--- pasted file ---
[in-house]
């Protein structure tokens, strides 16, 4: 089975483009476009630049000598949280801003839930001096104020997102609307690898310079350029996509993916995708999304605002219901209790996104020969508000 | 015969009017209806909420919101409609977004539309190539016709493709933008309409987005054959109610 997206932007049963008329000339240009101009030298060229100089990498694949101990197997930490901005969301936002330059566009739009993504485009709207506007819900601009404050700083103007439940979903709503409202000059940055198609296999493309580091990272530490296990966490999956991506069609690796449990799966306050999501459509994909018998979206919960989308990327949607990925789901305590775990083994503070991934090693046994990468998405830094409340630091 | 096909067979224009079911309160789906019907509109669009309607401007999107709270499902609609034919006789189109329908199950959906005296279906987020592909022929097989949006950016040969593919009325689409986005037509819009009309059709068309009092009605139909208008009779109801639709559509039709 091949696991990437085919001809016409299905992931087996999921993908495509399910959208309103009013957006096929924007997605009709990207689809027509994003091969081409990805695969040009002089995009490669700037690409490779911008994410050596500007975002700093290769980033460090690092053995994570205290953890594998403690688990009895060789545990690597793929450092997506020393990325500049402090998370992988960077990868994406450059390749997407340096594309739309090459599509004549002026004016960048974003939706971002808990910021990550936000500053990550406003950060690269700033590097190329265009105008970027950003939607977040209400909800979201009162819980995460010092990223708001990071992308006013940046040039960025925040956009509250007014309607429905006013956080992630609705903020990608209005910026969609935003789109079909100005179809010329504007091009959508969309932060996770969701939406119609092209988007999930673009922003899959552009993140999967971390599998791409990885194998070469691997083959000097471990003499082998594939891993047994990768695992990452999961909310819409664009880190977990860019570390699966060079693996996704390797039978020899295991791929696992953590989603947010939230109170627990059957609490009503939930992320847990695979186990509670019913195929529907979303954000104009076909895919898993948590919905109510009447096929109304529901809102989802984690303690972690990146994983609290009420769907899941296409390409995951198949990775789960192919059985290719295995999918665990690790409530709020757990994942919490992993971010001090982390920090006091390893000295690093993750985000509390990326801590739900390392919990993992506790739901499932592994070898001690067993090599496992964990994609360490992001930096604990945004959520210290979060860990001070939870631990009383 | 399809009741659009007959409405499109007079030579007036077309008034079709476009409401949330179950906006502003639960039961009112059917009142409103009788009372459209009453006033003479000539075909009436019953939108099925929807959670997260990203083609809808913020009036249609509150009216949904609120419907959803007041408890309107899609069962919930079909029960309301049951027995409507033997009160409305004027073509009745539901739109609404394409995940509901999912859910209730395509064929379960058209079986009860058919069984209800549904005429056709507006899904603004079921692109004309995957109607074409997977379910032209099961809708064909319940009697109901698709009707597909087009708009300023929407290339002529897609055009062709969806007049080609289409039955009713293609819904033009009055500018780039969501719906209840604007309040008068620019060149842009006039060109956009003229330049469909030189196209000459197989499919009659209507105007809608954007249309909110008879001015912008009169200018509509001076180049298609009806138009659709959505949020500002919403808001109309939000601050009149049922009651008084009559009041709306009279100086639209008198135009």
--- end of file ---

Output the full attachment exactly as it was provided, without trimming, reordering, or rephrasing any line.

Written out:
[in-house]
């Protein structure tokens, strides 16, 4: 089975483009476009630049000598949280801003839930001096104020997102609307690898310079350029996509993916995708999304605002219901209790996104020969508000 | 015969009017209806909420919101409609977004539309190539016709493709933008309409987005054959109610 997206932007049963008329000339240009101009030298060229100089990498694949101990197997930490901005969301936002330059566009739009993504485009709207506007819900601009404050700083103007439940979903709503409202000059940055198609296999493309580091990272530490296990966490999956991506069609690796449990799966306050999501459509994909018998979206919960989308990327949607990925789901305590775990083994503070991934090693046994990468998405830094409340630091 | 096909067979224009079911309160789906019907509109669009309607401007999107709270499902609609034919006789189109329908199950959906005296279906987020592909022929097989949006950016040969593919009325689409986005037509819009009309059709068309009092009605139909208008009779109801639709559509039709 091949696991990437085919001809016409299905992931087996999921993908495509399910959208309103009013957006096929924007997605009709990207689809027509994003091969081409990805695969040009002089995009490669700037690409490779911008994410050596500007975002700093290769980033460090690092053995994570205290953890594998403690688990009895060789545990690597793929450092997506020393990325500049402090998370992988960077990868994406450059390749997407340096594309739309090459599509004549002026004016960048974003939706971002808990910021990550936000500053990550406003950060690269700033590097190329265009105008970027950003939607977040209400909800979201009162819980995460010092990223708001990071992308006013940046040039960025925040956009509250007014309607429905006013956080992630609705903020990608209005910026969609935003789109079909100005179809010329504007091009959508969309932060996770969701939406119609092209988007999930673009922003899959552009993140999967971390599998791409990885194998070469691997083959000097471990003499082998594939891993047994990768695992990452999961909310819409664009880190977990860019570390699966060079693996996704390797039978020899295991791929696992953590989603947010939230109170627990059957609490009503939930992320847990695979186990509670019913195929529907979303954000104009076909895919898993948590919905109510009447096929109304529901809102989802984690303690972690990146994983609290009420769907899941296409390409995951198949990775789960192919059985290719295995999918665990690790409530709020757990994942919490992993971010001090982390920090006091390893000295690093993750985000509390990326801590739900390392919990993992506790739901499932592994070898001690067993090599496992964990994609360490992001930096604990945004959520210290979060860990001070939870631990009383 | 399809009741659009007959409405499109007079030579007036077309008034079709476009409401949330179950906006502003639960039961009112059917009142409103009788009372459209009453006033003479000539075909009436019953939108099925929807959670997260990203083609809808913020009036249609509150009216949904609120419907959803007041408890309107899609069962919930079909029960309301049951027995409507033997009160409305004027073509009745539901739109609404394409995940509901999912859910209730395509064929379960058209079986009860058919069984209800549904005429056709507006899904603004079921692109004309995957109607074409997977379910032209099961809708064909319940009697109901698709009707597909087009708009300023929407290339002529897609055009062709969806007049080609289409039955009713293609819904033009009055500018780039969501719906209840604007309040008068620019060149842009006039060109956009003229330049469909030189196209000459197989499919009659209507105007809608954007249309909110008879001015912008009169200018509509001076180049298609009806138009659709959505949020500002919403808001109309939000601050009149049922009651008084009559009041709306009279100086639209008198135009």